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Labour shortages, closed borders major obstacles to B.C. restaurant, tourism restarts

Obstacles to BC restarts

British Columbia's restaurant and tourism operators applaud the easing of pandemic health restrictions, but say the sectors still face daunting COVID-19-related barriers to a robust return to business.

Industry representatives say the closed border between Canada and the United States and worker shortages will continue to hinder their restart despite fewer health restrictions.

Walt Judas, CEO of the Tourism Industry Association of B.C., says the industry lost billions of dollars in revenues over the past 16 months and it won't start to recover until international travellers can visit B.C. and Canada.

Ian Tostenson, president of the B.C. Restaurant and Foodservices Association, says thousands of workers have left the restaurant industry during the pandemic and many reopening plans will be dictated by available staff.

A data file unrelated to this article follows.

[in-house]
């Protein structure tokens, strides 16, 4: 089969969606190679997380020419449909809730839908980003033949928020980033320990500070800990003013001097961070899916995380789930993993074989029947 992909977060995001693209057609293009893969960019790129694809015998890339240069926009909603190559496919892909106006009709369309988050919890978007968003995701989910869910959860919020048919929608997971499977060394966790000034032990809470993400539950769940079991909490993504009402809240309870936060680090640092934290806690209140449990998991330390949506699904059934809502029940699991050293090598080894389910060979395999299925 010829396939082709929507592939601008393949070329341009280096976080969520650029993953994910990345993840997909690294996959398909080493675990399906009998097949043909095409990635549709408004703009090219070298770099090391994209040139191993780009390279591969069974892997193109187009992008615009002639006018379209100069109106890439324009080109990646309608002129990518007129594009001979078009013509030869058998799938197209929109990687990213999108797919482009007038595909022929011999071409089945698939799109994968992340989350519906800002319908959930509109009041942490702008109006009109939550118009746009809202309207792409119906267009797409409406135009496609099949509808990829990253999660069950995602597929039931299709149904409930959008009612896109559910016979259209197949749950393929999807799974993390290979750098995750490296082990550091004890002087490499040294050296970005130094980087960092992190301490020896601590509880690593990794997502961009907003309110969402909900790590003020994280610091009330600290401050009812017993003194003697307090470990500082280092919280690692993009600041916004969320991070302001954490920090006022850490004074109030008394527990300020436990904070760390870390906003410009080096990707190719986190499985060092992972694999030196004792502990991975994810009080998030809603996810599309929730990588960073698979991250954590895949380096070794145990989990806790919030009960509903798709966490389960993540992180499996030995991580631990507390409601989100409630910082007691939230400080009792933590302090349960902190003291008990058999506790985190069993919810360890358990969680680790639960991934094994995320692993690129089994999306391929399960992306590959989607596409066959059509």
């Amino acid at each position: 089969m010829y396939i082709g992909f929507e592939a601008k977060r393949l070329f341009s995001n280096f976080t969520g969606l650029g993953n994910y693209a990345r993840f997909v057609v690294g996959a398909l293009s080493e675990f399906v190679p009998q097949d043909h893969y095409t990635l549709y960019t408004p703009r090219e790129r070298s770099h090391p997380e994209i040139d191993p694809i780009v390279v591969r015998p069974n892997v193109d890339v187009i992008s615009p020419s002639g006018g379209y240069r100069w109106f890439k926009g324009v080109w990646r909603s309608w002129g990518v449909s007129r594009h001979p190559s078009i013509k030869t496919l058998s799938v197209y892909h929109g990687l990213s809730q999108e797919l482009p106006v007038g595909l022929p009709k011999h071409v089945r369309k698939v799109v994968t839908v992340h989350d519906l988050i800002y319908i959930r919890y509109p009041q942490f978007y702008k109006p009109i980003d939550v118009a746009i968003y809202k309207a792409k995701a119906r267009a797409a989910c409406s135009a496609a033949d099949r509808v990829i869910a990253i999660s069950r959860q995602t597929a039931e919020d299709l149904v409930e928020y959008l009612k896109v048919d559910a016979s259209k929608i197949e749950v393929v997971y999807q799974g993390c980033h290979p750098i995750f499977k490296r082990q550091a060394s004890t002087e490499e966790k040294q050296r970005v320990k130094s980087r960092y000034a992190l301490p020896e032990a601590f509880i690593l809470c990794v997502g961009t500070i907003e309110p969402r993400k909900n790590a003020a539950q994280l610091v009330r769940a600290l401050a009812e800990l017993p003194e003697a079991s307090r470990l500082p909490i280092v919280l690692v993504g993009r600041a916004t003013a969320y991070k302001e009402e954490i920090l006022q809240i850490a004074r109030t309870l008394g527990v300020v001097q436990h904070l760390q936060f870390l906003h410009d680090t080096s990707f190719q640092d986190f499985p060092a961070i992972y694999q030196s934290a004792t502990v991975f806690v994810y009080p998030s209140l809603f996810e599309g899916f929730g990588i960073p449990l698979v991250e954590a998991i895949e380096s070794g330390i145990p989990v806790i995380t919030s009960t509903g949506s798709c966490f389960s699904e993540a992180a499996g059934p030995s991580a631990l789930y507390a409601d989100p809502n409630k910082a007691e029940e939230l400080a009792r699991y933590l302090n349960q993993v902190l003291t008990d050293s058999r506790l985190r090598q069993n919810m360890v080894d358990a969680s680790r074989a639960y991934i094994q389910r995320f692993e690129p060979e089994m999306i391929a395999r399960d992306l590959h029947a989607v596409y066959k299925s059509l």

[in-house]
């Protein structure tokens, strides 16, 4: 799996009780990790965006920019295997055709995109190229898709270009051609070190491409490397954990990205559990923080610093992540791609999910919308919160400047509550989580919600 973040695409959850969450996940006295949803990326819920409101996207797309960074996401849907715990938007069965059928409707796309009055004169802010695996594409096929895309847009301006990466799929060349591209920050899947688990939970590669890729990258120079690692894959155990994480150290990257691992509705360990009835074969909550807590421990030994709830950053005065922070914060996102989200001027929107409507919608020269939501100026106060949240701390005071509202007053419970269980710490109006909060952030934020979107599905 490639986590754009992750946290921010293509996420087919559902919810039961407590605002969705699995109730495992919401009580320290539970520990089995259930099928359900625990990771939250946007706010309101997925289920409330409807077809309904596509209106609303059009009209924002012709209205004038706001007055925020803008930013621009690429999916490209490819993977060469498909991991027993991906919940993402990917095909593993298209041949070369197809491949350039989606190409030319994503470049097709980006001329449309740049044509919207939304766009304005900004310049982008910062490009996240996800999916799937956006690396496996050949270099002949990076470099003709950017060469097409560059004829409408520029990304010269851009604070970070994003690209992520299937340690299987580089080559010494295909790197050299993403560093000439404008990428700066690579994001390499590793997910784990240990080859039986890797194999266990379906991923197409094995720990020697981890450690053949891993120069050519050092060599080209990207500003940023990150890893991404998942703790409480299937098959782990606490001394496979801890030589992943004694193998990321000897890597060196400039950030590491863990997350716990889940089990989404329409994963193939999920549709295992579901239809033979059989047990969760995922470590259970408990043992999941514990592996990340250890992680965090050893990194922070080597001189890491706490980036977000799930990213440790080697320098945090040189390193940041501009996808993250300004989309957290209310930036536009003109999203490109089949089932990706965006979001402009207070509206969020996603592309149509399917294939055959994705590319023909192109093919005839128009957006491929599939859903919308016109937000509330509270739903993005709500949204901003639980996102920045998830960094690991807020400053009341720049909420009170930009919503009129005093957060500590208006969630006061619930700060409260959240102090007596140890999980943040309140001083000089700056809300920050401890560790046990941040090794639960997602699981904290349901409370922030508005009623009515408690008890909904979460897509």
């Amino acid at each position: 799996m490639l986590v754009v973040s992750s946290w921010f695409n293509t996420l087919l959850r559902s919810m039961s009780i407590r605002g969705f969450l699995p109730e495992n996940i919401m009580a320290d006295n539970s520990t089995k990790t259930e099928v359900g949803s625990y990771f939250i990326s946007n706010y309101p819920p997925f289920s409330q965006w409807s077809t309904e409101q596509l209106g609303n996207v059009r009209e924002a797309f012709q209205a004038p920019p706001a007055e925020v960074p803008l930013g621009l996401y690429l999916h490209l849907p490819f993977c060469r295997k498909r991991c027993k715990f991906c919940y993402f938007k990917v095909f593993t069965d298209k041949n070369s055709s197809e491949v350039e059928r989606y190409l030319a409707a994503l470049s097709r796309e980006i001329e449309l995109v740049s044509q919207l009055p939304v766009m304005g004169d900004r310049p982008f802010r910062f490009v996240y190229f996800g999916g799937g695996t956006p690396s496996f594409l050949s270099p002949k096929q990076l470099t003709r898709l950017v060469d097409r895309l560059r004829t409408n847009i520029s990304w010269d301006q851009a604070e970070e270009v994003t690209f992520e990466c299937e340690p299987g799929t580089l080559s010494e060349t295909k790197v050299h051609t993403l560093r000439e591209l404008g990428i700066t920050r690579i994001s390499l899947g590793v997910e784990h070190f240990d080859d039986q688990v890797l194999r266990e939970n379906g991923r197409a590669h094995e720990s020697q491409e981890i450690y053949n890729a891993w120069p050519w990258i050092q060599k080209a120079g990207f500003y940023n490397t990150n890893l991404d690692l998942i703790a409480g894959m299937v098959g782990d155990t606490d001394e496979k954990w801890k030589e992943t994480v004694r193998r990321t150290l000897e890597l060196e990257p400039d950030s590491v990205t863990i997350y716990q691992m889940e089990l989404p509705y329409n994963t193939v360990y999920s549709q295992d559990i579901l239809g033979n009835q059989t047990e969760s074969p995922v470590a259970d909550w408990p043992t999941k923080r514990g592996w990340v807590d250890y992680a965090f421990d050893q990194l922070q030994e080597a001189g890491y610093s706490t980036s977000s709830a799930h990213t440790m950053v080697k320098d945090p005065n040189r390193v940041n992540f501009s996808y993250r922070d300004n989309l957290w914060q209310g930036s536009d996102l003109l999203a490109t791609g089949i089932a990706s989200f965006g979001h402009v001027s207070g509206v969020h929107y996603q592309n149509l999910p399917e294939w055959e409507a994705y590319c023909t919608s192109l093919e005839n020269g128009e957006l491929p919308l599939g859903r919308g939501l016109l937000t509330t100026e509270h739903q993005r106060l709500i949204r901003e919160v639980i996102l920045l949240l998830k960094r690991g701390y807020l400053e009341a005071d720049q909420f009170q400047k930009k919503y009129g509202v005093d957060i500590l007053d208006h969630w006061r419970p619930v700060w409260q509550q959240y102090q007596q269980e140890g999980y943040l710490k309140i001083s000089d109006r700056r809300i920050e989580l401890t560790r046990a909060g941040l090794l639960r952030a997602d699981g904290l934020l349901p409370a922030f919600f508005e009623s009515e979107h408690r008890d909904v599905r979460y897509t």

Step two of B.C.'s four-step reopening plan permits indoor gatherings of a maximum of 50 people and extends the cutoff of alcohol sales at restaurants, pubs and bars to midnight.

Step three, due July 1, includes optional mask wearing, spectators at indoor sports events and further increases in capacity at indoor gatherings.



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